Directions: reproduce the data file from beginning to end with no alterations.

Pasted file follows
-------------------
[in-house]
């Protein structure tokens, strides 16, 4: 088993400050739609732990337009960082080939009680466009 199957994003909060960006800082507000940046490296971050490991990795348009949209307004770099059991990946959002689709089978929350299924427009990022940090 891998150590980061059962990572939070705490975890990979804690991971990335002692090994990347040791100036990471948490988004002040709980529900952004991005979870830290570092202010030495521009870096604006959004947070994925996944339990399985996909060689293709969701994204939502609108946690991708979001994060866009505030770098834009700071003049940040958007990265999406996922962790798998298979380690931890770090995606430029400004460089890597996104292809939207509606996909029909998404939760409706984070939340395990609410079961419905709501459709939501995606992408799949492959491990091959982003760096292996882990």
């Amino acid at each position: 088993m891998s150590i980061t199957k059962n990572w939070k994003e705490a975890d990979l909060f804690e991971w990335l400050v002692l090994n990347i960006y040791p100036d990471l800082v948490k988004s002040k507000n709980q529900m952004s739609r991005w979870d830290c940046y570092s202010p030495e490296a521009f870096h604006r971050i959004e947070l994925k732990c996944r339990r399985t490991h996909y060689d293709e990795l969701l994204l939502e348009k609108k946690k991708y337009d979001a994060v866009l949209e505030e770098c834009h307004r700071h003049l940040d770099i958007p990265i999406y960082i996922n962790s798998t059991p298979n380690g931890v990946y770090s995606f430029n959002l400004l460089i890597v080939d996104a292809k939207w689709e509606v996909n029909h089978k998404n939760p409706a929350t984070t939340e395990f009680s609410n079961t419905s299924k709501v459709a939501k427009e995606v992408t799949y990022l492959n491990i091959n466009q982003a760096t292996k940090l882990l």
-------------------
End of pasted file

[in-house]
């Protein structure tokens, strides 16, 4: 088993400050739609732990337009960082080939009680466009 199957994003909060960006800082507000940046490296971050490991990795348009949209307004770099059991990946959002689709089978929350299924427009990022940090 891998150590980061059962990572939070705490975890990979804690991971990335002692090994990347040791100036990471948490988004002040709980529900952004991005979870830290570092202010030495521009870096604006959004947070994925996944339990399985996909060689293709969701994204939502609108946690991708979001994060866009505030770098834009700071003049940040958007990265999406996922962790798998298979380690931890770090995606430029400004460089890597996104292809939207509606996909029909998404939760409706984070939340395990609410079961419905709501459709939501995606992408799949492959491990091959982003760096292996882990």
């Amino acid at each position: 088993m891998s150590i980061t199957k059962n990572w939070k994003e705490a975890d990979l909060f804690e991971w990335l400050v002692l090994n990347i960006y040791p100036d990471l800082v948490k988004s002040k507000n709980q529900m952004s739609r991005w979870d830290c940046y570092s202010p030495e490296a521009f870096h604006r971050i959004e947070l994925k732990c996944r339990r399985t490991h996909y060689d293709e990795l969701l994204l939502e348009k609108k946690k991708y337009d979001a994060v866009l949209e505030e770098c834009h307004r700071h003049l940040d770099i958007p990265i999406y960082i996922n962790s798998t059991p298979n380690g931890v990946y770090s995606f430029n959002l400004l460089i890597v080939d996104a292809k939207w689709e509606v996909n029909h089978k998404n939760p409706a929350t984070t939340e395990f009680s609410n079961t419905s299924k709501v459709a939501k427009e995606v992408t799949y990022l492959n491990i091959n466009q982003a760096t292996k940090l882990l």